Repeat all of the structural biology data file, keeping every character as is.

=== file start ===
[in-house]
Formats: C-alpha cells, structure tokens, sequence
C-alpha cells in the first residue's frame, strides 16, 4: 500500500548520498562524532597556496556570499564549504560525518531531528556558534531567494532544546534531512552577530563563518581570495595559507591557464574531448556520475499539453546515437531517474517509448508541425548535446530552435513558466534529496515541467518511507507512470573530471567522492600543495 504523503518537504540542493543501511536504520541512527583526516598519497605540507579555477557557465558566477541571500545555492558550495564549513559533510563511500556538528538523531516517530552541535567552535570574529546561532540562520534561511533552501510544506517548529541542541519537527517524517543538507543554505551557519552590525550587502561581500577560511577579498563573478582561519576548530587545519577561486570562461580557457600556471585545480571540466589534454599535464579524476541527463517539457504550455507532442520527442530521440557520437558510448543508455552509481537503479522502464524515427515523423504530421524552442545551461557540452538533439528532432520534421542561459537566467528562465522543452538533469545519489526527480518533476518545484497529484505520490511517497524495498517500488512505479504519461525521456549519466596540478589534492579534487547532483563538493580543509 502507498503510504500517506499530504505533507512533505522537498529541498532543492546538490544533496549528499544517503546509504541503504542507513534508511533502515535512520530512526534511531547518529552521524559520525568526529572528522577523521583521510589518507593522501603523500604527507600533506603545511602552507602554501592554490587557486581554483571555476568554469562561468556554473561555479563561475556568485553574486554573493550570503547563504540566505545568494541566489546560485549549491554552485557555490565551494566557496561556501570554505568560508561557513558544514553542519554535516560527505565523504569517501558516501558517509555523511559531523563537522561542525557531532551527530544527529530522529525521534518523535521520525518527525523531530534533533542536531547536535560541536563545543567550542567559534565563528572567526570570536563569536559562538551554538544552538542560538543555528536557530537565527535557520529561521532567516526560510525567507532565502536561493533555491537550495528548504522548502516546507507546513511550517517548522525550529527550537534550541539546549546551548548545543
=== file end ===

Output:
[in-house]
Formats: C-alpha cells, structure tokens, sequence
C-alpha cells in the first residue's frame, strides 16, 4: 500500500548520498562524532597556496556570499564549504560525518531531528556558534531567494532544546534531512552577530563563518581570495595559507591557464574531448556520475499539453546515437531517474517509448508541425548535446530552435513558466534529496515541467518511507507512470573530471567522492600543495 504523503518537504540542493543501511536504520541512527583526516598519497605540507579555477557557465558566477541571500545555492558550495564549513559533510563511500556538528538523531516517530552541535567552535570574529546561532540562520534561511533552501510544506517548529541542541519537527517524517543538507543554505551557519552590525550587502561581500577560511577579498563573478582561519576548530587545519577561486570562461580557457600556471585545480571540466589534454599535464579524476541527463517539457504550455507532442520527442530521440557520437558510448543508455552509481537503479522502464524515427515523423504530421524552442545551461557540452538533439528532432520534421542561459537566467528562465522543452538533469545519489526527480518533476518545484497529484505520490511517497524495498517500488512505479504519461525521456549519466596540478589534492579534487547532483563538493580543509 502507498503510504500517506499530504505533507512533505522537498529541498532543492546538490544533496549528499544517503546509504541503504542507513534508511533502515535512520530512526534511531547518529552521524559520525568526529572528522577523521583521510589518507593522501603523500604527507600533506603545511602552507602554501592554490587557486581554483571555476568554469562561468556554473561555479563561475556568485553574486554573493550570503547563504540566505545568494541566489546560485549549491554552485557555490565551494566557496561556501570554505568560508561557513558544514553542519554535516560527505565523504569517501558516501558517509555523511559531523563537522561542525557531532551527530544527529530522529525521534518523535521520525518527525523531530534533533542536531547536535560541536563545543567550542567559534565563528572567526570570536563569536559562538551554538544552538542560538543555528536557530537565527535557520529561521532567516526560510525567507532565502536561493533555491537550495528548504522548502516546507507546513511550517517548522525550529527550537534550541539546549546551548548545543